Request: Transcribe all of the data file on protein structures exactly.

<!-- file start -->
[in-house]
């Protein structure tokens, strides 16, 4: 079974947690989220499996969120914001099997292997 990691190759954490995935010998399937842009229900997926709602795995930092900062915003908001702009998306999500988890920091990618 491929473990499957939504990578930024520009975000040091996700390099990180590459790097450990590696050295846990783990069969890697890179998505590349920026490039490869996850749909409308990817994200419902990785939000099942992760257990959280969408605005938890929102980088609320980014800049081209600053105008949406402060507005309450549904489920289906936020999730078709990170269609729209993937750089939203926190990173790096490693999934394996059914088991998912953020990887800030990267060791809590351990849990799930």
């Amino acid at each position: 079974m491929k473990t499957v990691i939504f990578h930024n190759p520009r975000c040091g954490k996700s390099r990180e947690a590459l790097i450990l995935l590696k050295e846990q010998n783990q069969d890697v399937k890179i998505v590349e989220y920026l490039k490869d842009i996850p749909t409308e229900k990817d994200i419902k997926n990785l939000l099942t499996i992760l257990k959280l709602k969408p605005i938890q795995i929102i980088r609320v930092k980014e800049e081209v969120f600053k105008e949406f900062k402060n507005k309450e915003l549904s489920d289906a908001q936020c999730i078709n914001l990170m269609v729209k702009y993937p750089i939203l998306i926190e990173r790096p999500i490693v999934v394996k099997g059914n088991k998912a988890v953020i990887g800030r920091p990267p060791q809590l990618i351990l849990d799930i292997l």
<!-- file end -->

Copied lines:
[in-house]
């Protein structure tokens, strides 16, 4: 079974947690989220499996969120914001099997292997 990691190759954490995935010998399937842009229900997926709602795995930092900062915003908001702009998306999500988890920091990618 491929473990499957939504990578930024520009975000040091996700390099990180590459790097450990590696050295846990783990069969890697890179998505590349920026490039490869996850749909409308990817994200419902990785939000099942992760257990959280969408605005938890929102980088609320980014800049081209600053105008949406402060507005309450549904489920289906936020999730078709990170269609729209993937750089939203926190990173790096490693999934394996059914088991998912953020990887800030990267060791809590351990849990799930």
């Amino acid at each position: 079974m491929k473990t499957v990691i939504f990578h930024n190759p520009r975000c040091g954490k996700s390099r990180e947690a590459l790097i450990l995935l590696k050295e846990q010998n783990q069969d890697v399937k890179i998505v590349e989220y920026l490039k490869d842009i996850p749909t409308e229900k990817d994200i419902k997926n990785l939000l099942t499996i992760l257990k959280l709602k969408p605005i938890q795995i929102i980088r609320v930092k980014e800049e081209v969120f600053k105008e949406f900062k402060n507005k309450e915003l549904s489920d289906a908001q936020c999730i078709n914001l990170m269609v729209k702009y993937p750089i939203l998306i926190e990173r790096p999500i490693v999934v394996k099997g059914n088991k998912a988890v953020i990887g800030r920091p990267p060791q809590l990618i351990l849990d799930i292997l």